Soon, Pluto will no longer be a mystery

Before I begin, I must update a previous item — the U.S. women’s World Cup winning team will indeed get its parade in New York City! It’s the first female sports team to receive such an honor. And it’s well deserved.

Why stop there? Let’s put Alex Morgan on the $10 bill. Screw Susan B. Anthony or Harriet Tubman.

For one day, it won’t be Manhattan. It’ll be Womanhattan.

But now let’s move on to another topic a little further away from New York, and from planet Earth altogether. In one week, mankind will get a glimpse of one of the last mysteries of outer space that we actually know about — Pluto.

The former ninth planet from the sun has had an interesting history. It was discovered in 1930, not by an astronomer, but by a low-level assistant at the Lowell Observatory in Arizona named Clyde Tombaugh. First called Planet X, it was soon recognized as Pluto, our solar system’s ninth planet.

PlutoSeventy-six years later, In 2006, Pluto was no longer recognized as an official planet, but instead, as one of hundreds of dwarf planets that we know of.

And on July 14, a probe launched from the U.S. nine years ago will fly past Pluto and take the first ever close-up photos of it in history.

To the non-scientist, the prospect of it is a lot more exciting than the results. Because it will just be pictures of a shitload of rocks and ice. But the thought that a probe — called the New Horizons — floated perfectly on course for nine years from Earth to Pluto is pretty neat. Almost as neat as a solar-powered backpack that doubles as a phone charger.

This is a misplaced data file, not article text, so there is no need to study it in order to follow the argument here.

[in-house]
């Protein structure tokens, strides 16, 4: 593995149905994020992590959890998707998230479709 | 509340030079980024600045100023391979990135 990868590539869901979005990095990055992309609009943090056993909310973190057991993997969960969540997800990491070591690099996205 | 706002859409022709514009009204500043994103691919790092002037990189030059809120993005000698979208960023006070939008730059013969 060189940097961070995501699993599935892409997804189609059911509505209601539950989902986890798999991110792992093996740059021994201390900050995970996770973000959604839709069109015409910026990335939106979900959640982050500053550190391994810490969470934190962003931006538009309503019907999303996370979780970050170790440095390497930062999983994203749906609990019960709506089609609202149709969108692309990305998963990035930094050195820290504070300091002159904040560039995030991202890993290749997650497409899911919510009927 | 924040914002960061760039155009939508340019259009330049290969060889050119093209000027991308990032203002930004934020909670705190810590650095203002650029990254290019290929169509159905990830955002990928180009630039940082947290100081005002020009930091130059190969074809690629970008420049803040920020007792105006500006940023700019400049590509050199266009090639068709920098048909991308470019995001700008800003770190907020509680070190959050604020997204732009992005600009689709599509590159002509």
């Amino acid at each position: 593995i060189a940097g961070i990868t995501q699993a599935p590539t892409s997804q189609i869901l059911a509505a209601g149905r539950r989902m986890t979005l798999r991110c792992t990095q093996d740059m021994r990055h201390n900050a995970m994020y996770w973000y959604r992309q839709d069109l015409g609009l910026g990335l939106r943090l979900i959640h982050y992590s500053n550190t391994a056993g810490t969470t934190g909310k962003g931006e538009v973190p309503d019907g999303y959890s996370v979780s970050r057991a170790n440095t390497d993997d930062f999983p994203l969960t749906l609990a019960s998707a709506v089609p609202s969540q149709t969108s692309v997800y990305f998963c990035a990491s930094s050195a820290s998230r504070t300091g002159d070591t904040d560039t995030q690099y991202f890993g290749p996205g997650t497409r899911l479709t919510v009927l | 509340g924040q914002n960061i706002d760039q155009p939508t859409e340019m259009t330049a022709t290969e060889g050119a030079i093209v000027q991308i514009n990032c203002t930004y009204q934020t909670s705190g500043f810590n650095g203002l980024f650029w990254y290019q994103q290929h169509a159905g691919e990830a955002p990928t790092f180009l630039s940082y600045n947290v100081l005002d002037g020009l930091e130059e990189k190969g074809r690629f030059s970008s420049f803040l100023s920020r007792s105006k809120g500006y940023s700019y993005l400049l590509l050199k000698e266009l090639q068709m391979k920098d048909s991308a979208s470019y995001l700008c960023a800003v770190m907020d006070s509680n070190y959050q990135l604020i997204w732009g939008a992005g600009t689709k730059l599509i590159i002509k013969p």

C’mon, that’s pretty damn neat.

In a way, it’s a little sad. We’ve always known about Pluto’s existence, whether as an actual planet or a dwarf planet. But it’s been logged in our minds as this far away, distant rock that set the boundary for what we do know exists in outer space, and what we don’t.

It’s almost like getting to see what God looks like.

Sometimes leaving things to the imagination is better than seeing the real thing. Remember when we saw pictures of Mars three years ago? It was just dust and craters. You might as well have showed me a picture of a Saudi Arabian desert and I wouldn’t have known the difference.

I want my perception of planets to be what I saw in picture books when I was a kid. Everything l know about outer space, I learned from The Magic School Bus, and I want to keep it that way.

Pluto was always the last one on the map. The smallest. The introvert that stood out from the rest. In a way, Pluto was us.

I don’t need to know what it looks like. Is it cool as shit that we not only have the capability to do it, but managed to pull it off? Hell yeah. But where’s the mystery after this? We know there’s more out there, but we probably won’t see it in this lifetime.

Actually, the better question is, if we have the capability to send large objects to Pluto, then why don’t we send Donald Trump there?

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